More than 40 percent of those of us with fibromyalgia suffer with various types of headaches. They can be very debilitating and render us pretty much useless for the duration. Some headaches we can push through and some we definitely can’t.
I remember the first time I experienced a cluster headache soon after my fibromyalgia diagnosis. I didn’t know it had a name. I just called it an eye headache. It starts behind one of your eyes and affects that side of your head. It’s incredibly uncomfortable and sometimes I get a bit of relief by covering up that eye with my hand. Of course, I also use a pain medication.
I’ve never had a migraine, but I know lots of people who do. Along with the intense pain, you experience nausea and/or vomiting. Lights or sounds may contribute to the extreme pain. Some people have strange visual disturbances, including blind spots, blurred vision, flashing lights, and zig-zaging lines, also known as aura.
Migraines are believed to be caused by abnormal activation of the central nervous system that leads to the narrowing and inflammation of the blood vessels in your head. They can last from a few hours to a few days.
Headaches caused from TMJ occur in front of the ear and temple region. They are associated with jaw and facial pain. They can be aggravated by prolonged chewing, yawning, and for me, keeping my mouth forced open for an hour or more while I’m having dental work done. If you tend to clench your jaw, the pressure put on your jaw is not good. You may want to consider getting a soft mouth guard.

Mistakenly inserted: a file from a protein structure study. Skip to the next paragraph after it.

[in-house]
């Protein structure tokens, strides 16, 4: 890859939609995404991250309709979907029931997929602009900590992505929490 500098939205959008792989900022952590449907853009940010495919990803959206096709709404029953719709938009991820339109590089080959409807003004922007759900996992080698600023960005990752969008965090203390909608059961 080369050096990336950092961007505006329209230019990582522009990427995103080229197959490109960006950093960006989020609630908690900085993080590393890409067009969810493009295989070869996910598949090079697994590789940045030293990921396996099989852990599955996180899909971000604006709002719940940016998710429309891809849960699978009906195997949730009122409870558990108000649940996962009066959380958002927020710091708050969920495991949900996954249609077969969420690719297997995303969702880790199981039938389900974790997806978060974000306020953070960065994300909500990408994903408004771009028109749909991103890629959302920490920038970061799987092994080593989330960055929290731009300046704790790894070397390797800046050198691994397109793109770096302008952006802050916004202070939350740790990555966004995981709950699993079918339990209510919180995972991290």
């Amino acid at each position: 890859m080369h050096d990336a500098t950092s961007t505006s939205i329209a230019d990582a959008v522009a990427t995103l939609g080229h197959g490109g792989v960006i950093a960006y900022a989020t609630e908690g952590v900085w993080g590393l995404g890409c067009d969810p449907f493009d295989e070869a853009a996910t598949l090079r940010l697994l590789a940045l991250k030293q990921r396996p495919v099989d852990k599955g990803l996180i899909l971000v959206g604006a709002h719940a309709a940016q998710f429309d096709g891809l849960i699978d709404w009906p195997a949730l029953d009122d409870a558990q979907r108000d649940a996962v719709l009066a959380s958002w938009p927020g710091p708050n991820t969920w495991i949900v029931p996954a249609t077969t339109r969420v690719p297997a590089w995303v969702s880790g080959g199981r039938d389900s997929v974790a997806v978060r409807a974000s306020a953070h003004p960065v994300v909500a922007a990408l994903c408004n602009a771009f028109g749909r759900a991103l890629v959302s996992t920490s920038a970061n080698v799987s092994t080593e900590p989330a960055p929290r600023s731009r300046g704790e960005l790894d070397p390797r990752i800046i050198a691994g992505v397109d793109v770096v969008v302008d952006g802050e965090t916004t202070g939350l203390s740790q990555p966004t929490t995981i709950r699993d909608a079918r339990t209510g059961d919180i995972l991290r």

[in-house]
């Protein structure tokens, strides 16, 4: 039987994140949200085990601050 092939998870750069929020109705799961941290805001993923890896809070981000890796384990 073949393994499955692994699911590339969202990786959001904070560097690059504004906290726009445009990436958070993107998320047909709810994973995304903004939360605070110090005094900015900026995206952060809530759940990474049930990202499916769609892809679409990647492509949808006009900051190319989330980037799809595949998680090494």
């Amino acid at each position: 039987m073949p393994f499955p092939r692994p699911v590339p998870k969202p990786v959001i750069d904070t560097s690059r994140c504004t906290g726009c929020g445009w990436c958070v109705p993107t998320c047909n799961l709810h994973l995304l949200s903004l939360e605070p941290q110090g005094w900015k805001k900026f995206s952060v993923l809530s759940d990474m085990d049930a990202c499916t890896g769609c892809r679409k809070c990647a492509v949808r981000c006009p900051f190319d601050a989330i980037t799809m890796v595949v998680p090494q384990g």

Tension headaches can occur as the result of a variety of reasons. Stress can cause tightness and muscle spasms in the neck, shoulders, and upper back, which often results in a headache. Being exposed to strong chemicals and fragrances, such as cleansers and perfumes, also can trigger a headache.
With SINUS headaches you often feel pressure around the eyes, cheeks, and forehead. At times it can be the result of a sinus infection, which requires antibiotics and a doctor’s care. The pain is caused by pressure and congestion in the sinus cavity.
Upward of 40% of people with fibromyalgia get headaches. Flares can bring on headaches. Some research has shown that headaches, in general, may be more common in those who have fibromyalgia and who also struggle with depression, anxiety, sleep disturbance and tenderness around the outside of their head.
Headaches are no fun, no matter what kind they are. Am I right?
I get all the types listed above, with the exception of migraines. How about you? Click on the link to take the headache test.
Note: Fibromyalgia News Today is strictly a news and information website about the disease. It does not provide medical advice, diagnosis, or treatment. This content is not intended to be a substitute for professional medical advice, diagnosis, or treatment. Always seek the advice of your physician or other qualified health provider with any questions you may have regarding a medical condition. Never disregard professional medical advice or delay in seeking it because of something you have read on this website. The opinions expressed in this column are not those of Fibromyalgia News Today, or its parent company, BioNews Services, and are intended to spark discussion about issues pertaining to fibromyalgia.
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